Die Atomverhandlungen mit der Teheraner Führung, die derzeit im Rahmen eines Übergangsabkommens zwischen den P5+1 und dem iranischen Regime geführt werden, sind ein Dauerbrenner. Nicht erst seit dem vor fünf Monaten ausgehandeltem Deal zwischen den westlichen Großmächten und dem Iran sitzt man an den Verhandlungstischen. Die schier endlos scheinende Bedrohung der Welt durch einen Staat islamistischer Extremisten mit Atombomben geht nun schon seit über einem Jahrzehnt und seit der Zeit des iranischen Präsidenten Chatami. Der damalige Chefunterhändler des Iran ist heute mittlerweile iranischer Präsident. Hassan Rohani leitete bereits 2003 eine Verhandlungsrunde zwischen Frankreich, Großbritannien und Deutschland mit dem Iran, die damals schon als großer Durchbruch im Westen gefeiert wurde.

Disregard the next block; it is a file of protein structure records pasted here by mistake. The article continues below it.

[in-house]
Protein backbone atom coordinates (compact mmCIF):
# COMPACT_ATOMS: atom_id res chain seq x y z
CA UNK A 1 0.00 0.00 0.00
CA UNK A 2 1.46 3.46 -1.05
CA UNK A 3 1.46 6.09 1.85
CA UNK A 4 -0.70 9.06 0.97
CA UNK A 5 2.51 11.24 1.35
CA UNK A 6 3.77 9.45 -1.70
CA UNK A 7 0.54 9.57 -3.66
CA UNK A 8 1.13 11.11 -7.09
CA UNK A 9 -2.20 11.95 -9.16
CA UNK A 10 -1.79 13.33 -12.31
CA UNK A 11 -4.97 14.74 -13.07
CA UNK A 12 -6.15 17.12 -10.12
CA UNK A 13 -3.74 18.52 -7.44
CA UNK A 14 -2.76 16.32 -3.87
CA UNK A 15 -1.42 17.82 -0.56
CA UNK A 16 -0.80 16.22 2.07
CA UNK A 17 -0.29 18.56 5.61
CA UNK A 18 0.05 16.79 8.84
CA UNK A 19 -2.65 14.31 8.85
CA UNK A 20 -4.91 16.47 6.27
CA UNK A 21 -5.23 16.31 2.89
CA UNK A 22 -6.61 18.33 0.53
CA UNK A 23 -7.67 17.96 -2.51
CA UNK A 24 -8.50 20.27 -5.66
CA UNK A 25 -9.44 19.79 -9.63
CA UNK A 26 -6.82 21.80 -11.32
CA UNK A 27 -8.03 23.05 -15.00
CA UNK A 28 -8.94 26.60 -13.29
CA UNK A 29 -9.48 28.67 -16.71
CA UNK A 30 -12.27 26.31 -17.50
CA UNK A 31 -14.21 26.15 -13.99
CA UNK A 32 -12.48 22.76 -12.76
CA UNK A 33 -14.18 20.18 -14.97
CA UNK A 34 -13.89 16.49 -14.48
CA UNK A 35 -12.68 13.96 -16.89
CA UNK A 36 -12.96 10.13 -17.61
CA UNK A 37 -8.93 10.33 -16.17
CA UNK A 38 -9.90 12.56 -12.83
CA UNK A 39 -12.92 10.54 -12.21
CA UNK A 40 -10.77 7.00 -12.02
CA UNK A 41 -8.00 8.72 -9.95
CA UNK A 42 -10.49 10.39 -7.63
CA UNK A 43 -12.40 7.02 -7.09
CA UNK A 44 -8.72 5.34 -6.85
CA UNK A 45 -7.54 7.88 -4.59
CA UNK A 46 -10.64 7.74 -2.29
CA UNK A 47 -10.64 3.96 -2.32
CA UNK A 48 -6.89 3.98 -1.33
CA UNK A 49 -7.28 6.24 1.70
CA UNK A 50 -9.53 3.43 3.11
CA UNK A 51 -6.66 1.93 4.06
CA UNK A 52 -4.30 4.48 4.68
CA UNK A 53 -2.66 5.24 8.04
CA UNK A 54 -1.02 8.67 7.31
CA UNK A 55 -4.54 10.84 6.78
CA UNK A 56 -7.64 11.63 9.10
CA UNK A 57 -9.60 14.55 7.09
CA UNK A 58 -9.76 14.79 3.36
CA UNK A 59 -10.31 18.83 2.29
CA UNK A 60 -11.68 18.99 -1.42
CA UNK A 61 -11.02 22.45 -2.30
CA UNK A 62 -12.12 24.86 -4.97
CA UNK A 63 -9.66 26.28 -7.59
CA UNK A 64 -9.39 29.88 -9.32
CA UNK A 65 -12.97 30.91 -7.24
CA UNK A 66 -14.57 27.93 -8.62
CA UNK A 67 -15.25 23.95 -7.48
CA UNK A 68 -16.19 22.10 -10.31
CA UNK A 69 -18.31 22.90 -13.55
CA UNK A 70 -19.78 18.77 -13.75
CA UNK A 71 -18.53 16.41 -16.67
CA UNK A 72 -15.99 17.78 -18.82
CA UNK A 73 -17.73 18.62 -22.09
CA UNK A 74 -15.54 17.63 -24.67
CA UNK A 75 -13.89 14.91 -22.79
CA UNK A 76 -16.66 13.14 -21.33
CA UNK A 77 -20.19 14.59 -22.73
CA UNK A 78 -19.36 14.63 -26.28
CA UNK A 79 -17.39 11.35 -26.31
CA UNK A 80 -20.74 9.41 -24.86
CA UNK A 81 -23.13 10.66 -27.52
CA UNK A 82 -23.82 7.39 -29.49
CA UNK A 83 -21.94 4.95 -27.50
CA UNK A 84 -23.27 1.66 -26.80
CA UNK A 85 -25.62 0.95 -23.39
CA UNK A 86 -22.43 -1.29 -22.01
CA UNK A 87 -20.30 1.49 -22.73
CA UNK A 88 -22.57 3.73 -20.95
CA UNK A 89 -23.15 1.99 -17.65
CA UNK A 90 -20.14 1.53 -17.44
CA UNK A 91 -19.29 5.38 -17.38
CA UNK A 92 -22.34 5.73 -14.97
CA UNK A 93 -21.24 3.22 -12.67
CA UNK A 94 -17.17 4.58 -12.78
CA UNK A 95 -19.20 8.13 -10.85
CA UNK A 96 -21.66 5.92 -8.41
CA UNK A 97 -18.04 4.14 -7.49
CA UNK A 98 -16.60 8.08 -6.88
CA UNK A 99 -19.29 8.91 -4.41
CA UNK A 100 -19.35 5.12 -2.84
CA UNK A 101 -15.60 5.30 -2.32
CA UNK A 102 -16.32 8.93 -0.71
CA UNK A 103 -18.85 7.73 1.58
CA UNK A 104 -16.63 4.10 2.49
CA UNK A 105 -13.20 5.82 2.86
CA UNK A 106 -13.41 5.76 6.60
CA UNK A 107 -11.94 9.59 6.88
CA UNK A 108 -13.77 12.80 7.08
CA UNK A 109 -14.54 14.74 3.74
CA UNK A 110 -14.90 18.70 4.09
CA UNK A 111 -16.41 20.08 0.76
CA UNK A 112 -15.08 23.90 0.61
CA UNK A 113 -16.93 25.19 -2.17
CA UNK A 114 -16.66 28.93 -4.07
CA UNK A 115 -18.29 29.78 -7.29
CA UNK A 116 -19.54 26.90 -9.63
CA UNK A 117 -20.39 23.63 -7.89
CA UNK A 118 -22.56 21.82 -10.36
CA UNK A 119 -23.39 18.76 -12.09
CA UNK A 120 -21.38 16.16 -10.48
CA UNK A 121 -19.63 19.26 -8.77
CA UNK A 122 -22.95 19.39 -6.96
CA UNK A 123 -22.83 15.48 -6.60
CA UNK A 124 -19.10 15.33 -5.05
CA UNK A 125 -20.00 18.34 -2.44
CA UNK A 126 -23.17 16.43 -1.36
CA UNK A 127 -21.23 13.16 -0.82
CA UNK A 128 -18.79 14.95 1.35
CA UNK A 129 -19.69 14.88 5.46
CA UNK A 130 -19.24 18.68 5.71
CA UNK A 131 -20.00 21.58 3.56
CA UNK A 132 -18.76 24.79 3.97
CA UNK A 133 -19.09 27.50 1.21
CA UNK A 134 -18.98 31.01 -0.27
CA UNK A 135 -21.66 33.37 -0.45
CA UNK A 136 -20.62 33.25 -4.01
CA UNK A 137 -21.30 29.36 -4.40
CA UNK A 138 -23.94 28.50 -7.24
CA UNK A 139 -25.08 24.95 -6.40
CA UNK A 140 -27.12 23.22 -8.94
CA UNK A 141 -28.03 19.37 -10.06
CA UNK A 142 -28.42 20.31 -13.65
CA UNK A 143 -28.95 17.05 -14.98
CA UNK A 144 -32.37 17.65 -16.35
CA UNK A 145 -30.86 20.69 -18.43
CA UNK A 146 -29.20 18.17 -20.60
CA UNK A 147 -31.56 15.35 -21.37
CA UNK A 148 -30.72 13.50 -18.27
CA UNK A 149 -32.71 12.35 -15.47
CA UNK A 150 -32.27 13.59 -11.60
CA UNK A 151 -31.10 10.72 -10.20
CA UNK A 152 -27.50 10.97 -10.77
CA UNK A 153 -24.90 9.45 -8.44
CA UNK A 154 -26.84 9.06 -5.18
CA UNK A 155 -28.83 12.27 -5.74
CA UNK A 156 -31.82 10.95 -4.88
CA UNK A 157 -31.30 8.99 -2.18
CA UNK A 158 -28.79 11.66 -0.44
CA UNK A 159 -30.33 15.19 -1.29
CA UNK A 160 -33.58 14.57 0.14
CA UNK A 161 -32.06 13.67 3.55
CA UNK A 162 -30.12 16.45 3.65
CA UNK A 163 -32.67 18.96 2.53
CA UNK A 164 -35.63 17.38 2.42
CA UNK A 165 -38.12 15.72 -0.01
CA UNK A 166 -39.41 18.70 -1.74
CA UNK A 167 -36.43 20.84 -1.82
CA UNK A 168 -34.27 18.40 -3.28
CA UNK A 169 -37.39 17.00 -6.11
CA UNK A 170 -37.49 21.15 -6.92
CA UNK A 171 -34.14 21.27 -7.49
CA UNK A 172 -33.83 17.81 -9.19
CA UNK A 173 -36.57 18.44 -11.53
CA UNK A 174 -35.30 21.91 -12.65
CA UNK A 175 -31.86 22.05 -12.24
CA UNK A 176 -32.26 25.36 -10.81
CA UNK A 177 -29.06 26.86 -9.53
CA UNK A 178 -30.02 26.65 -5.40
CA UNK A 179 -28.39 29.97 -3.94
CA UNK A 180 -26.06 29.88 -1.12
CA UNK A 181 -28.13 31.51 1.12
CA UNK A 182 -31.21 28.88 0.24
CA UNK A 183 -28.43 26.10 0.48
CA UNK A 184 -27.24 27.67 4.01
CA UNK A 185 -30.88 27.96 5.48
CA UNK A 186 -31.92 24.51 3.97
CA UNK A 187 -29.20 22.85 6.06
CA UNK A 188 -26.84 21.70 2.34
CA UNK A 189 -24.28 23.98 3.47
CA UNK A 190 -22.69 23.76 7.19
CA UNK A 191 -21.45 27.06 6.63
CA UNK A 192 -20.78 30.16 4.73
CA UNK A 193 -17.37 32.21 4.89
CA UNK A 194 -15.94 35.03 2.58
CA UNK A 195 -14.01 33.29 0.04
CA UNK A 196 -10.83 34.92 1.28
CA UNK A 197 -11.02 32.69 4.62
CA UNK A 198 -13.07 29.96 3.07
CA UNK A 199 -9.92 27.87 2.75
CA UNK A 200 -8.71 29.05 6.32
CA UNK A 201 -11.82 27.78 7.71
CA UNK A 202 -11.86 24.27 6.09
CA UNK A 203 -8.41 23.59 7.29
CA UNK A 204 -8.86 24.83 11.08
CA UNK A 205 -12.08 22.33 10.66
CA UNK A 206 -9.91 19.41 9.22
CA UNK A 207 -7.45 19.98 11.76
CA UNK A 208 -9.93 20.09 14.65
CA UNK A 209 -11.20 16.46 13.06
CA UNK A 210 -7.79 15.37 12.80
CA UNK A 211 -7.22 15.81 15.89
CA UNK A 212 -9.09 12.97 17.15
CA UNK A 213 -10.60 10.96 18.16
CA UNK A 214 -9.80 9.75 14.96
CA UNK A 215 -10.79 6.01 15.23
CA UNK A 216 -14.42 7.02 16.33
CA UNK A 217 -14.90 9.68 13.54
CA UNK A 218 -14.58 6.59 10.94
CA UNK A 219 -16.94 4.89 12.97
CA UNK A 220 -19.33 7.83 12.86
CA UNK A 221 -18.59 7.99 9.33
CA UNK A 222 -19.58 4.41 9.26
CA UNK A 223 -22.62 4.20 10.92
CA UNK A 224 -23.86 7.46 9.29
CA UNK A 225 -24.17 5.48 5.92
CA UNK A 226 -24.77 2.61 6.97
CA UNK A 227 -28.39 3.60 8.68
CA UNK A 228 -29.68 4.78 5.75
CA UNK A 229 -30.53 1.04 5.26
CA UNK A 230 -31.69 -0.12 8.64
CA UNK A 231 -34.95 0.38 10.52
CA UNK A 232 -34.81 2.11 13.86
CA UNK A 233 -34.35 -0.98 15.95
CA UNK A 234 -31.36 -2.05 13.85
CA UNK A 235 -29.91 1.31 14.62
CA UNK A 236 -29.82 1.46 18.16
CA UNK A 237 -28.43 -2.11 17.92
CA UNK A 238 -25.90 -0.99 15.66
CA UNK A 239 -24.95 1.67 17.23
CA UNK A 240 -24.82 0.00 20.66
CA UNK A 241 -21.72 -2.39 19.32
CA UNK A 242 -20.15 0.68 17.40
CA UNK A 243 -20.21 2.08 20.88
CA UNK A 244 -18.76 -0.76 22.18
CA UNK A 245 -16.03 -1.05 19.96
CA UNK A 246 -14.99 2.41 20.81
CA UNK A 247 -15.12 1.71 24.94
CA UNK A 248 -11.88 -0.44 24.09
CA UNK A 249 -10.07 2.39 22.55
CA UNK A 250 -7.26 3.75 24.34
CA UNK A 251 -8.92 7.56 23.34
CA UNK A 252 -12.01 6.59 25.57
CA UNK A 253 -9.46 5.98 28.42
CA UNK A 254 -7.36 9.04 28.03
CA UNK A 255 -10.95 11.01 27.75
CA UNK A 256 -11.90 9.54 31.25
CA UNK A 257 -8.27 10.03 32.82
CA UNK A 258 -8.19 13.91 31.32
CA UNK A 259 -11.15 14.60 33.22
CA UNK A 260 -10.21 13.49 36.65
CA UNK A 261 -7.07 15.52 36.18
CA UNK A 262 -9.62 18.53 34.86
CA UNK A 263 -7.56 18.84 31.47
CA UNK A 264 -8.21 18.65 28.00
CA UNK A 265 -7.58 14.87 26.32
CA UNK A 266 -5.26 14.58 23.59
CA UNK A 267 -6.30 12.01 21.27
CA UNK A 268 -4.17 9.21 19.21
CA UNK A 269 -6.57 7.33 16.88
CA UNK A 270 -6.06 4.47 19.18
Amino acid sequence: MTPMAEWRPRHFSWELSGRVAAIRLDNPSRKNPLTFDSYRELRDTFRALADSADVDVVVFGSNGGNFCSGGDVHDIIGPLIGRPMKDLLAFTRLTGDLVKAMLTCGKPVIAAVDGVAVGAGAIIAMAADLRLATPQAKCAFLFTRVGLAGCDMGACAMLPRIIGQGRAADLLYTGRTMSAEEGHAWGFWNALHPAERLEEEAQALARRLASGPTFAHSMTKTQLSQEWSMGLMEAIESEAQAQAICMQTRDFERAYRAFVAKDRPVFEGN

2014-07-03-3235EA802AB54FBBB33CE5C199D79889_mw1024_s_n.jpg

Kerry warnt Iran vor der unnachgiebigen Haltung (EPA)

Seitdem gibt es nur zwei wirkliche Ergebnisse zu vermelden. Das erste Ergebnis ist, dass der Iran heute näher am Bau von Kernwaffen denn je ist, dass er mit Rußland und China, Pakistan und Nordkorea potente Lieferanten von Kernwaffentechnologie gefunden hat und dass alle Länder kaum noch auf Linie des Westens zu bringen sind, wie die letzte Sanktionsrunde gegen den Iran zeigte, die überhaupt nur mit Mühe auf die Beine gestellt und nun kaum noch zu halten ist.